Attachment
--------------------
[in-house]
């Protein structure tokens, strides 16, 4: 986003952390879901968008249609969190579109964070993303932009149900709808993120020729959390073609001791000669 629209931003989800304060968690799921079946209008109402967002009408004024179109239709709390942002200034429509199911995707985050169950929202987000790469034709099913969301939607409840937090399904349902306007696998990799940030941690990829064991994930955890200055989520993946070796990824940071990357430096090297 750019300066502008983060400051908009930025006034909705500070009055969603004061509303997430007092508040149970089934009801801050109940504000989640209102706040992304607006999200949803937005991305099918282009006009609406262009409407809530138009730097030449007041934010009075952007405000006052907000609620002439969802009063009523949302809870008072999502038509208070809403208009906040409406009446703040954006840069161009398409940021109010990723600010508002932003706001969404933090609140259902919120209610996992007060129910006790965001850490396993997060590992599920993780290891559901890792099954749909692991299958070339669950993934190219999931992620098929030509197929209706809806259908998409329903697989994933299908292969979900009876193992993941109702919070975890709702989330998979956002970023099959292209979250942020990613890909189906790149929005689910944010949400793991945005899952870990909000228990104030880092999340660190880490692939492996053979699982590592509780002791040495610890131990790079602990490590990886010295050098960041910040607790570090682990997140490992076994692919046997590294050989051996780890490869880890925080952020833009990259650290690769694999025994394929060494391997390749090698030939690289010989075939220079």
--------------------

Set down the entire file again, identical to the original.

[in-house]
């Protein structure tokens, strides 16, 4: 986003952390879901968008249609969190579109964070993303932009149900709808993120020729959390073609001791000669 629209931003989800304060968690799921079946209008109402967002009408004024179109239709709390942002200034429509199911995707985050169950929202987000790469034709099913969301939607409840937090399904349902306007696998990799940030941690990829064991994930955890200055989520993946070796990824940071990357430096090297 750019300066502008983060400051908009930025006034909705500070009055969603004061509303997430007092508040149970089934009801801050109940504000989640209102706040992304607006999200949803937005991305099918282009006009609406262009409407809530138009730097030449007041934010009075952007405000006052907000609620002439969802009063009523949302809870008072999502038509208070809403208009906040409406009446703040954006840069161009398409940021109010990723600010508002932003706001969404933090609140259902919120209610996992007060129910006790965001850490396993997060590992599920993780290891559901890792099954749909692991299958070339669950993934190219999931992620098929030509197929209706809806259908998409329903697989994933299908292969979900009876193992993941109702919070975890709702989330998979956002970023099959292209979250942020990613890909189906790149929005689910944010949400793991945005899952870990909000228990104030880092999340660190880490692939492996053979699982590592509780002791040495610890131990790079602990490590990886010295050098960041910040607790570090682990997140490992076994692919046997590294050989051996780890490869880890925080952020833009990259650290690769694999025994394929060494391997390749090698030939690289010989075939220079």